WASHINGTON, D.C. — The proposed Build Back Better Act has much-needed provisions “uplifting the common good,” but “it is completely unacceptable” the current House version of the bill “expands taxpayer funding of abortion,” the chairmen of six committees of the U.S. Conference of Catholic Bishops said Nov. 3.
“We have been consistent in our position and reiterate that it would be a calamity if the important and life-affirming provisions in this bill were accompanied by provisions facilitating and funding the destruction of unborn human life,” they wrote in a joint letter to all members of the House and Senate.
The six prelates commended “the bipartisan efforts that led to the Infrastructure Investment and Jobs Act,” which will create millions of jobs, improve global competitiveness and provide new funds for roads, bridges, the electric grid and other major projects.
The bishops also outlined their support for social policies and programs in the Build Back Better Act that would strengthen the social safety net, support workers and families, increase affordable housing, provide affordable health care coverage and protect the environment.
They renewed their requests to Congress — outlined in at least four other letters to lawmakers over the last several months — “to work together toward legislation that promotes the common good and the dignity of every person.”
The Infrastructure and Investment Jobs Act was passed by the Senate in August and awaits action in the House, whose members have refused to pass it without also holding a vote on the Build Back Better Act at the same time. The latter measure is still being negotiated in the Senate.
The USCCB chairmen who signed the Nov. 3 letter were: Cardinal Timothy M. Dolan of New York, Committee for Religious Liberty; Archbishop Joseph F. Naumann of Kansas City, Kansas, Committee on Pro-Life Activities; Archbishop Paul S. Coakley of Oklahoma City, Committee on Domestic Justice and Human Development; Bishop Michael C. Barber of Oakland, California, Committee on Catholic Education; Bishop David A. Konderla of Tulsa, Oklahoma, Subcommittee for the Promotion and Defense of Marriage; and Auxiliary Bishop Mario E. Dorsonville of Washington, Committee on Migration.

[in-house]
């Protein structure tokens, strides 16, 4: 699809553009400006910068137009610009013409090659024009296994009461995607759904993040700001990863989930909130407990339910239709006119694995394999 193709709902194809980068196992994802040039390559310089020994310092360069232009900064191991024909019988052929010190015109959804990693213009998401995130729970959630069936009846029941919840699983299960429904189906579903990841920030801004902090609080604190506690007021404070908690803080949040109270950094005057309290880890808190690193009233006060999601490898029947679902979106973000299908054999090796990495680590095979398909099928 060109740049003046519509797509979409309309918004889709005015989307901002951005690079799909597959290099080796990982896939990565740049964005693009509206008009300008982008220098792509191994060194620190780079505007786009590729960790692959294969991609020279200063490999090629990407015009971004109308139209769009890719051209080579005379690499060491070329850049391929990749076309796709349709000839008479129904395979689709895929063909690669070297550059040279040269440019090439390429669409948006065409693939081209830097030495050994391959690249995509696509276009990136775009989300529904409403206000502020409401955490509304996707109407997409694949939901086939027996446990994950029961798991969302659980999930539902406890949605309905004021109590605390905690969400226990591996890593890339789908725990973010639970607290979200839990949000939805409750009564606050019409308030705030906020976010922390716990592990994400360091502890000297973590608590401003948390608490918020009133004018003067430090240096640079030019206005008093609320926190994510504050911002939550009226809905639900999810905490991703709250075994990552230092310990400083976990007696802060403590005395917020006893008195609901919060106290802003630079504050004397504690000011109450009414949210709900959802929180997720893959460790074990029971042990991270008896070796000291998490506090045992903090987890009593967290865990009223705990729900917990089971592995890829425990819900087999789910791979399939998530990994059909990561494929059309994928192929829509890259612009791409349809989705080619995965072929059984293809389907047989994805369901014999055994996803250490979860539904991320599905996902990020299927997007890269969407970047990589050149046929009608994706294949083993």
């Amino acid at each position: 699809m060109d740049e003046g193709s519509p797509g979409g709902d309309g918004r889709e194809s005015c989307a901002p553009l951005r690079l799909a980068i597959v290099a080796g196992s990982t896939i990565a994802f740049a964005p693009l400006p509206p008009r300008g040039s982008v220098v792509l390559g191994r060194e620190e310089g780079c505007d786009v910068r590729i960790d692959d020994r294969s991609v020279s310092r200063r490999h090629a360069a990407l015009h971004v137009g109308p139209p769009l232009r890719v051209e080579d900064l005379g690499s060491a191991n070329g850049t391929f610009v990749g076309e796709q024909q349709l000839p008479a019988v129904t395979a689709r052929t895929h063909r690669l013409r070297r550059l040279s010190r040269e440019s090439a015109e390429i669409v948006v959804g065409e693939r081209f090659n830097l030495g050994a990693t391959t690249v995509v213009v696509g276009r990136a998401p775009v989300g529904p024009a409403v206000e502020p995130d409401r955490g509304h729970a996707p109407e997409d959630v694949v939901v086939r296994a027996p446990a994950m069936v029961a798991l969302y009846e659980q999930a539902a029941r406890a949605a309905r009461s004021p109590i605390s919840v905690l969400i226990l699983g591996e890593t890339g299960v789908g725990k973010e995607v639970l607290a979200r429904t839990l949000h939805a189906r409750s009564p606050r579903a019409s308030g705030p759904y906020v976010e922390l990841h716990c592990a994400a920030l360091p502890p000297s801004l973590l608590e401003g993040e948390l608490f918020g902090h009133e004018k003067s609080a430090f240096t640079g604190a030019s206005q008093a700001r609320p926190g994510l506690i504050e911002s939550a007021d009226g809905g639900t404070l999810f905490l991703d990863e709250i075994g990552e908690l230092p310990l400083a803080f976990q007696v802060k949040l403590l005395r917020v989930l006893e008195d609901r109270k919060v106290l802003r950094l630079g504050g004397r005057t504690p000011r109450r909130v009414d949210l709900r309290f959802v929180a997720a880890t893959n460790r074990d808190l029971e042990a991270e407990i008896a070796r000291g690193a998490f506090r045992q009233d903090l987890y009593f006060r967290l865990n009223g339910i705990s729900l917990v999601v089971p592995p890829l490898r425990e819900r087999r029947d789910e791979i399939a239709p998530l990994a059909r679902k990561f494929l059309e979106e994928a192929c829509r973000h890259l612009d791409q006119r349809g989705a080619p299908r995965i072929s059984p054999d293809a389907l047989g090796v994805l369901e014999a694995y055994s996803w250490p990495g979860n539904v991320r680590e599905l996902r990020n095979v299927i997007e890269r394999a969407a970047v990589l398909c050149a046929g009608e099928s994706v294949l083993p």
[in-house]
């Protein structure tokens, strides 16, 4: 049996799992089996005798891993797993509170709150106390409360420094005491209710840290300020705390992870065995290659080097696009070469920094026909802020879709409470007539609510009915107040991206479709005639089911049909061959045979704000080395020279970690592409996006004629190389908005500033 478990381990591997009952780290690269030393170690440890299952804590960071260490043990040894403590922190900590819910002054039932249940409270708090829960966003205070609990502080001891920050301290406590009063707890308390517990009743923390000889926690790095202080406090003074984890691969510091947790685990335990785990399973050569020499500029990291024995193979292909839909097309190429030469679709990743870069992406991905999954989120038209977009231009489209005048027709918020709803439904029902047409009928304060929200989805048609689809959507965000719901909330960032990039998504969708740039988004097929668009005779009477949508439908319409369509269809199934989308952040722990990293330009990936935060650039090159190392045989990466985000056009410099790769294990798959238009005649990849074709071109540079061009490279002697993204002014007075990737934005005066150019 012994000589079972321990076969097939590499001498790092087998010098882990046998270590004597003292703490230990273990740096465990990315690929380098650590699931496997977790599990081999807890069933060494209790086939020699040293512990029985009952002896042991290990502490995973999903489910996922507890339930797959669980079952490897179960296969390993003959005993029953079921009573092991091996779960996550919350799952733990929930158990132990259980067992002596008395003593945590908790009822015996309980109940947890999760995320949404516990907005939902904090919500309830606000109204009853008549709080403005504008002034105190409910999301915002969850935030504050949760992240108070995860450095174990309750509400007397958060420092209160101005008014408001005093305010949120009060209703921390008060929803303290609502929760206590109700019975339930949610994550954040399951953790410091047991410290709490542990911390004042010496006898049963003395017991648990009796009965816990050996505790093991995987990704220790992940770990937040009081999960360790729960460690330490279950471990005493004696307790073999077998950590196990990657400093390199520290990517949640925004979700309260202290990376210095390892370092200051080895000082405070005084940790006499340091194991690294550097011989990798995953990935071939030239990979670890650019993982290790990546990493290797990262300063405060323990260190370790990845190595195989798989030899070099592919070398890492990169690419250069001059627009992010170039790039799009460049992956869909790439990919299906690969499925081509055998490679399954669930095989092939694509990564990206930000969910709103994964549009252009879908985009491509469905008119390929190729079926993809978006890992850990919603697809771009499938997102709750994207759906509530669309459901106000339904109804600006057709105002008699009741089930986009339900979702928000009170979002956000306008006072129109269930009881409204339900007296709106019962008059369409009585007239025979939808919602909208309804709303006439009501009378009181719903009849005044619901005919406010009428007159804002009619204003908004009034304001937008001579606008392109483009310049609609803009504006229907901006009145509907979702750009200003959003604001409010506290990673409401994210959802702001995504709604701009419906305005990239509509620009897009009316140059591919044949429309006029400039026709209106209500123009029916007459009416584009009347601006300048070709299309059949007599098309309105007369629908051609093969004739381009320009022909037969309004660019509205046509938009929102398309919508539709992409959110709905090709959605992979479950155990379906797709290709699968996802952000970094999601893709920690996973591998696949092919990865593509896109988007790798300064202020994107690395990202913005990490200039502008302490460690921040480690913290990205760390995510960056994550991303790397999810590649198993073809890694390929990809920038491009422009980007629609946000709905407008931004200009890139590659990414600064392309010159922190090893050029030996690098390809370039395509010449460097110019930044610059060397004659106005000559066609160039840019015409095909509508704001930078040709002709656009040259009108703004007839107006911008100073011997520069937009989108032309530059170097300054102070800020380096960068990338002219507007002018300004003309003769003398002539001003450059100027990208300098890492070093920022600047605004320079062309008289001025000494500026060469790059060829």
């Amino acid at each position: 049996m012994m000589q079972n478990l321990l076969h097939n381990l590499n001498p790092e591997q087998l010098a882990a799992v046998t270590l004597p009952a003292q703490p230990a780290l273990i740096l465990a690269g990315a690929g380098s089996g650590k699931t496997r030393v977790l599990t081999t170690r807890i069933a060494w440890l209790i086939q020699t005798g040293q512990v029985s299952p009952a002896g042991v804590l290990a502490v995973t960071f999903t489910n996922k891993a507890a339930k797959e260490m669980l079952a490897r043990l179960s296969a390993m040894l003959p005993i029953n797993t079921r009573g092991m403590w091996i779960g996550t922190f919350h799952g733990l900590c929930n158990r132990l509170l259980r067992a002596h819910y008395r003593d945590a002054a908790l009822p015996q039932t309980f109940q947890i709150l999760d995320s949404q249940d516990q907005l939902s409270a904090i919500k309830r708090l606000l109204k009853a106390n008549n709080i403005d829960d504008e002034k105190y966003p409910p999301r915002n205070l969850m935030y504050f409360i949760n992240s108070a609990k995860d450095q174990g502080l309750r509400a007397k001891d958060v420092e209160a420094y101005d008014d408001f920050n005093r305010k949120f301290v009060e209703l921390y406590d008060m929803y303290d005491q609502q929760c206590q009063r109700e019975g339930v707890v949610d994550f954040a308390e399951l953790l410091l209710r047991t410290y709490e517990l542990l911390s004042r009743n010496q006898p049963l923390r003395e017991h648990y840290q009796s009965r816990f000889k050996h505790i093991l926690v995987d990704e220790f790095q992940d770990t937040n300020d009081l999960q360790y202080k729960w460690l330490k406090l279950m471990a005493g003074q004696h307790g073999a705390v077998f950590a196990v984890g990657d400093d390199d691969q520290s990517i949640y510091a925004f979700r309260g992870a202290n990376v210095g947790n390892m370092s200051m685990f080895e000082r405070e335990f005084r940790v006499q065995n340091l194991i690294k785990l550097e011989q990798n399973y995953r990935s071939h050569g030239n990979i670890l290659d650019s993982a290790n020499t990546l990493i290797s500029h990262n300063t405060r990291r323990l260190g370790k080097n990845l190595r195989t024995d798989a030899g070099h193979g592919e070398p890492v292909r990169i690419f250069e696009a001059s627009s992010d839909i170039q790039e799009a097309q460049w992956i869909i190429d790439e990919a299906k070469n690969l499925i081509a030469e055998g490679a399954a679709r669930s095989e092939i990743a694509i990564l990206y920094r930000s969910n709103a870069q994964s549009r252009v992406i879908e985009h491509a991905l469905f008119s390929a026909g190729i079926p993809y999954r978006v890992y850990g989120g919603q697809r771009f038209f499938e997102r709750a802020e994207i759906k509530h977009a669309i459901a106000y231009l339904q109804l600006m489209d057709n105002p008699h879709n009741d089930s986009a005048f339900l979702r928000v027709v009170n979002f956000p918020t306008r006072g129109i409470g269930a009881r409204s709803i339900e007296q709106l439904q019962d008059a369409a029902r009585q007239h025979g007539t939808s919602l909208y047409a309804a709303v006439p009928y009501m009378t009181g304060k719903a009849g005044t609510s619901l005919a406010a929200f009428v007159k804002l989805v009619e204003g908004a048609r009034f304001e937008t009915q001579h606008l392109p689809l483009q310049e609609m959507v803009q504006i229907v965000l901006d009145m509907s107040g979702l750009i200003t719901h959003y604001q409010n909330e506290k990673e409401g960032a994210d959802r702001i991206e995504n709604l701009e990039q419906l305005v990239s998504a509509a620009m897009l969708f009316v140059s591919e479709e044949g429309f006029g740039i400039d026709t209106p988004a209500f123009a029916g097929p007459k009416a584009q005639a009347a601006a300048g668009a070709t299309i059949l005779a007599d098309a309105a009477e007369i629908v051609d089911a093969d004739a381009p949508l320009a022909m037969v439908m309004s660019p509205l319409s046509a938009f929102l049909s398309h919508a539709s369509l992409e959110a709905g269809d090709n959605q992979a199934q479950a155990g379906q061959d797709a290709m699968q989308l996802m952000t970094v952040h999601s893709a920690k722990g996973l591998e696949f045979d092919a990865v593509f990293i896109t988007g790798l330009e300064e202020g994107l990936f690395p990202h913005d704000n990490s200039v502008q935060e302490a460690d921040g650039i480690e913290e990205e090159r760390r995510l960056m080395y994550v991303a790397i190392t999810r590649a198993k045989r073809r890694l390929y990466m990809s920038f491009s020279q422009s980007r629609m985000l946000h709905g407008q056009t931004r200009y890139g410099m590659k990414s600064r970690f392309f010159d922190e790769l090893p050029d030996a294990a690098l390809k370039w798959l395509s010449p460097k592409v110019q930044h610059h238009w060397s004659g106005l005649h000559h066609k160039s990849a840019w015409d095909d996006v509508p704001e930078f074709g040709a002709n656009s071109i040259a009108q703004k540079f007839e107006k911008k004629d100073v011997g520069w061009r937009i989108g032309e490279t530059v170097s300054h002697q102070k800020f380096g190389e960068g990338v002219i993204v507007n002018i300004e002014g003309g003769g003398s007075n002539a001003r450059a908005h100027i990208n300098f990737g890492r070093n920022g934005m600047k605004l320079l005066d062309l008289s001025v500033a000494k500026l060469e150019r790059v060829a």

In addition to their opposition on abortion funding in the bill, the bishops also expressed concern about provisions that could effectively exclude faith-based providers from child care and pre-K programs.
Several provisions “do not align” with preserving religious liberty and expanding access to early childhood education, the bishops said.
“Expanded access to early child care and pre-K would be beneficial for many working families,” they said, but “current provisions to do so — in a departure from the approach in existing federal programs — explicitly make providers recipients of federal financial assistance and attach new and troubling compliance obligations.”
They also pressed Congress to include a provision in the Build Back Better bill that would provide for the full integration of people in this country without documents by legalizing their status and providing them with a pathway to citizenship.
“We strongly urge you to adopt provisions in this measure that would achieve this goal,” they wrote.
“While we remain opposed to the existence of a ‘double society,’ in the event that parliamentary constraints preclude permanent protections for the undocumented from being included in this bill,” they said, “we would affirm the value of enacting temporary protections, with the expectation that Congress will work expeditiously to enact permanent relief in subsequent legislation.”
The committee chairmen praised the Build Back Better bill’s expansion of health care coverage, which they have long supported at the federal and state levels, they said.
These provisions include the provision of health care coverage to those in the “Medicaid gap” through Affordable Care Act premium tax credits, the extension of Medicaid postpartum coverage to 12 months and other investments to address the high rates of preventable maternal deaths in the United States, and support for the Children’s Health Insurance Program, known as CHIP.
“We are pleased to see the addition of funding for training of health professionals in palliative medicine and hospice care,” they said, but they also strongly urged “the addition of language to ensure that this funding cannot be used for training or promotion of assisted suicide or euthanasia.”
Their letter concluded with reiterating the “fundamental problem” of expanded abortion funding in the measure.
This “must be remedied before the bill moves forward,” they wrote.